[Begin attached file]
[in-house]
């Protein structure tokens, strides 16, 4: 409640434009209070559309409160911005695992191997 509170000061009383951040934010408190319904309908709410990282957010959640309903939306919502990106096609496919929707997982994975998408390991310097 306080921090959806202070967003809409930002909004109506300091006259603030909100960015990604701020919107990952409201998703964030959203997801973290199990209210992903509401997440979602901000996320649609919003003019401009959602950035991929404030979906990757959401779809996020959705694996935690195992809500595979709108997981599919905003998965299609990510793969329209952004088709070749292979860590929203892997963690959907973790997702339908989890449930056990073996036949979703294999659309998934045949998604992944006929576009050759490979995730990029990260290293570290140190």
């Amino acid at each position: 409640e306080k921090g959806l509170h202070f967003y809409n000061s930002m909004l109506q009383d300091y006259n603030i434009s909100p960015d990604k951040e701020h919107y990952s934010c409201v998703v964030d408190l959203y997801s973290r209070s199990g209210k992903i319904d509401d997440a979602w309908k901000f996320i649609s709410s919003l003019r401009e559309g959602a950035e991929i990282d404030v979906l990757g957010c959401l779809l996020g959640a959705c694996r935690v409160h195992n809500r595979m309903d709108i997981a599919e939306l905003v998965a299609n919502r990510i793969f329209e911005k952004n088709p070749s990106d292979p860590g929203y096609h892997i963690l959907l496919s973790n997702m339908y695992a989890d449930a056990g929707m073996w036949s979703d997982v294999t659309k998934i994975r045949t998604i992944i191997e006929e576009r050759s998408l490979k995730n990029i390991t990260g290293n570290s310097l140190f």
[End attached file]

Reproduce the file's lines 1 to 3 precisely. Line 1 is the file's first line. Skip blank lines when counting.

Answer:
[in-house]
């Protein structure tokens, strides 16, 4: 409640434009209070559309409160911005695992191997 509170000061009383951040934010408190319904309908709410990282957010959640309903939306919502990106096609496919929707997982994975998408390991310097 306080921090959806202070967003809409930002909004109506300091006259603030909100960015990604701020919107990952409201998703964030959203997801973290199990209210992903509401997440979602901000996320649609919003003019401009959602950035991929404030979906990757959401779809996020959705694996935690195992809500595979709108997981599919905003998965299609990510793969329209952004088709070749292979860590929203892997963690959907973790997702339908989890449930056990073996036949979703294999659309998934045949998604992944006929576009050759490979995730990029990260290293570290140190």
């Amino acid at each position: 409640e306080k921090g959806l509170h202070f967003y809409n000061s930002m909004l109506q009383d300091y006259n603030i434009s909100p960015d990604k951040e701020h919107y990952s934010c409201v998703v964030d408190l959203y997801s973290r209070s199990g209210k992903i319904d509401d997440a979602w309908k901000f996320i649609s709410s919003l003019r401009e559309g959602a950035e991929i990282d404030v979906l990757g957010c959401l779809l996020g959640a959705c694996r935690v409160h195992n809500r595979m309903d709108i997981a599919e939306l905003v998965a299609n919502r990510i793969f329209e911005k952004n088709p070749s990106d292979p860590g929203y096609h892997i963690l959907l496919s973790n997702m339908y695992a989890d449930a056990g929707m073996w036949s979703d997982v294999t659309k998934i994975r045949t998604i992944i191997e006929e576009r050759s998408l490979k995730n990029i390991t990260g290293n570290s310097l140190f």